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The Hunger Games: Catching Fire Review

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Katniss returns for this bigger, bolder and more significant sequel

by Casimir Harlow Nov 23, 2013 at 8:48 AM

  • Movies review


    Highly Recommended
    The Hunger Games: Catching Fire Review

    Building on its surprisingly strong opening salvo, Catching Fire takes the baton and runs with it.

    Further developing its established characters, it takes the right road to success with a focus on story rather than just a rehash of the Battle Royale-inspired survival tournament of the title. Of course we know that we’re eventually going to end up on the battlefield, whittling the numbers down one by one, but Catching Fire, cleverly, remains noticeably more focussed on setting the stage for what’s to come: war.
    With a new director on board to take the reins, the narrative dips into some dark places of psychological trauma and PTSD. Against a backdrop of totalitarian government, floggings and summary executions, as our worthy heroine Katniss is forced to face her worst fears, fake her love to save those close to her, and ultimately fight – this time, not just for her own life, but for the lives of all those living in the 12 Districts.

    The Hunger Games: Catching Fire
    Picking up where we left off, the story follows the survivors of the 74th Hunger Games, Katniss and Peeta, on their victory tour of the 12 Districts. Under the watchful eye of the dictatorial President Snow, they are tasked with stemming the simmering uprising against the Capitol, and perpetuating their improvised ‘true love’ relationship as a means to doing this. This doesn’t sit well with Katniss’s real true love, Gale Hawthorne, who is more interested in fuelling the uprising than preventing it, and who doesn’t like to see press footage of Katniss together with Peeta publicised at every turn.

    Of course, ultimately, Snow isn’t really willing to settle for anything short of Katniss’s death, and so he sets his sights on getting her back into the Games and, this time, making sure that she doesn’t leave the arena alive.

    Katniss is more than just a Tribute or a Victor now - she's the hope of the revolution; she is the Mockingjay.

    I thoroughly enjoyed The Hunger Games. It far surpassed my expectations – which was essentially that it would be a US Battle Royale remake for the Twilight generation – and delivered us a thrilling survival tournament with an interesting political backdrop; brimming with potential for further instalments. It also gave us Katniss Everdeen, one of the best heroines of the 21st Century.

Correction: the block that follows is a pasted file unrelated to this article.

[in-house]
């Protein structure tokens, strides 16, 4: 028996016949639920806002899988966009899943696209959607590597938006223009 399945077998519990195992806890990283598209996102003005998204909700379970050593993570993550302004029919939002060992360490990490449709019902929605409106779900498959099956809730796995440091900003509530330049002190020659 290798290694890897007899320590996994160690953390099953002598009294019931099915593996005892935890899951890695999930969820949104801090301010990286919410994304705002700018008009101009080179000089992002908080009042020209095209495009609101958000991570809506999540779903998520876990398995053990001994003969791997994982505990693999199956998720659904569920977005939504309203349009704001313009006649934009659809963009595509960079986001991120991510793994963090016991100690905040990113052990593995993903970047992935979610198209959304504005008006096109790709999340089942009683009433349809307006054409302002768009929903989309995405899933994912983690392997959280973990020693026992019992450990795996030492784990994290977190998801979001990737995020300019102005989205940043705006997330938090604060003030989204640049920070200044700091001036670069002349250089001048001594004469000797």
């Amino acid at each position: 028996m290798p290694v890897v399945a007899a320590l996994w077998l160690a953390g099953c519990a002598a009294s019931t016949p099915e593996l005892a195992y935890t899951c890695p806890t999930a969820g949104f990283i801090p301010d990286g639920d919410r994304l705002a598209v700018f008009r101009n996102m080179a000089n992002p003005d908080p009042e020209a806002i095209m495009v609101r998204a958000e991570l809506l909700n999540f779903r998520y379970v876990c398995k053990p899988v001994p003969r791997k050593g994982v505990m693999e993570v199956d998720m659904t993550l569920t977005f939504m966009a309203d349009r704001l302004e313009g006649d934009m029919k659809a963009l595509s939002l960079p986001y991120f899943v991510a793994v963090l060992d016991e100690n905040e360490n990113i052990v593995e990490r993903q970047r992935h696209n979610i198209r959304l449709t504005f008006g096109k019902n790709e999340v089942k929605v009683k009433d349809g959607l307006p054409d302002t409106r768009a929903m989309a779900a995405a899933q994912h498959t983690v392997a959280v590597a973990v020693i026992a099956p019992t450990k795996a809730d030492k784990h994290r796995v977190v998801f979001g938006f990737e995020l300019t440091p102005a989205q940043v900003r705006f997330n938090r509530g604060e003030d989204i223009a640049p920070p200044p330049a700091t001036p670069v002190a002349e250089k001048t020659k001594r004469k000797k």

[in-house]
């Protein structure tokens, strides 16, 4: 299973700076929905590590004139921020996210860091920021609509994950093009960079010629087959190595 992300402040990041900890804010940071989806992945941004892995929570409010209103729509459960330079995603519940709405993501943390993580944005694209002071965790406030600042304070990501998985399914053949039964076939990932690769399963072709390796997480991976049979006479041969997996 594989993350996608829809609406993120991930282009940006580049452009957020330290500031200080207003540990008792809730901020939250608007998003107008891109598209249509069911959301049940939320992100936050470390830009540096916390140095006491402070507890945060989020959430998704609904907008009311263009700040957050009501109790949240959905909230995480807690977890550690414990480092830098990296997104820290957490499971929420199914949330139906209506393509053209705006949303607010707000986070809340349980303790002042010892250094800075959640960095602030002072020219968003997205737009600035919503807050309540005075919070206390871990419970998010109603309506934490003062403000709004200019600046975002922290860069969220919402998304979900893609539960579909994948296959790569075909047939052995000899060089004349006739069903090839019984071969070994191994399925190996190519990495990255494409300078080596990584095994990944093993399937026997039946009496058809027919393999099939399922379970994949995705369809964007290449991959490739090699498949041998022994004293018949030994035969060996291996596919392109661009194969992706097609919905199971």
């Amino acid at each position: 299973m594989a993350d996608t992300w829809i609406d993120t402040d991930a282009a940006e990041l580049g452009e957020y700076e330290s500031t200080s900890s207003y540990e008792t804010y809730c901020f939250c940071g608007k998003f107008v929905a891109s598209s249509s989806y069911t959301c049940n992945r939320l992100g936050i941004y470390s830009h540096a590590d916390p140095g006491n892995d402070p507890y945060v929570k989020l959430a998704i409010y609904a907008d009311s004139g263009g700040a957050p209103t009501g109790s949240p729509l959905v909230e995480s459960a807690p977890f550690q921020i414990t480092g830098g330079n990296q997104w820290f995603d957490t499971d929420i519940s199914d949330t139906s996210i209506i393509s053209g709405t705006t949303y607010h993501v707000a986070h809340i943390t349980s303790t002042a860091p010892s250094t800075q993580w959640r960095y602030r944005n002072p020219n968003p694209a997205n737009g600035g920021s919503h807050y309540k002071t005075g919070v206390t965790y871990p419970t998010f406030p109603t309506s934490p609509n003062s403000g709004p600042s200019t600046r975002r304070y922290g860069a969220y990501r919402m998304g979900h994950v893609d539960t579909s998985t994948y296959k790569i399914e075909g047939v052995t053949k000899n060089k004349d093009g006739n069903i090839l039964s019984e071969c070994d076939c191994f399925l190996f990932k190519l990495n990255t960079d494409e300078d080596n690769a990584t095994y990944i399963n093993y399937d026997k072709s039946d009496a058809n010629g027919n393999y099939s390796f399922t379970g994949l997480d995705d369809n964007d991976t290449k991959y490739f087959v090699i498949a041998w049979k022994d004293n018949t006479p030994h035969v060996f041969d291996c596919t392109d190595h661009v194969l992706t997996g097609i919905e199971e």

Having not read the books, I was somewhat concerned that the sequel might succumb to the necessities of its title – namely, that it has to feature a ‘Hunger Games’ tournament – and merely retread the same successful formula as the original, only with different contestants, a different setting and, of course, Katniss at the centre of it all.

    Thankfully Catching Fire doesn’t take the easy route, and instead devotes well over half of its substantial running time towards setting the stage of imminent revolution; depicting a population pushed to the brink, just waiting for the signal to rise up and overthrow its oppressors. Succeeding director Francis Lawrence (the man behind Constantine and I Am Legend) confidently steps into Gary Ross’s shoes and skilfully ensures that every single moment counts – every victory tour stop further sows the seed of civil unrest; and every colourful party betrays a further insight into the true corruption behind the decadent Capitol (the ‘bulimia’ drink is an inspired idea, especially when juxtaposed with the 12 satellite Districts whose inhabitants are all starving).

    All along the way we follow the increasingly fraught Katniss, painfully suffering from the trauma of her last tournament, only to now face further threat towards her family should she not keep up a convincing pretence of being a ‘happy’ victor before the crowds.

    The Hunger Games: Catching Fire
    The heart of the series, Katniss, was brought to life by Jennifer Lawrence back in 2012, and she did so with aplomb. Perhaps slightly atypical in terms of unconventional looks and a physique that – arguably – did not conform to the size zero stipulation for leading female characters these days, Lawrence was nonetheless the perfect choice, and remains one of the strongest elements of the first movie. In Catching Fire, however, she is no longer finding her footing and is, instead, allowed to really get her teeth into the role. If you haven’t seen Lawrence in films like Winter’s Bone, and instead know her more for either the first Hunger Games, or for playing Mystique in X-Men: First Class, then you probably don’t know what she is capable of – but the director clearly did, and uses her undeniable talents to bring us a far more interesting character than we got first time around. She’s not just troubled, now she’s traumatised.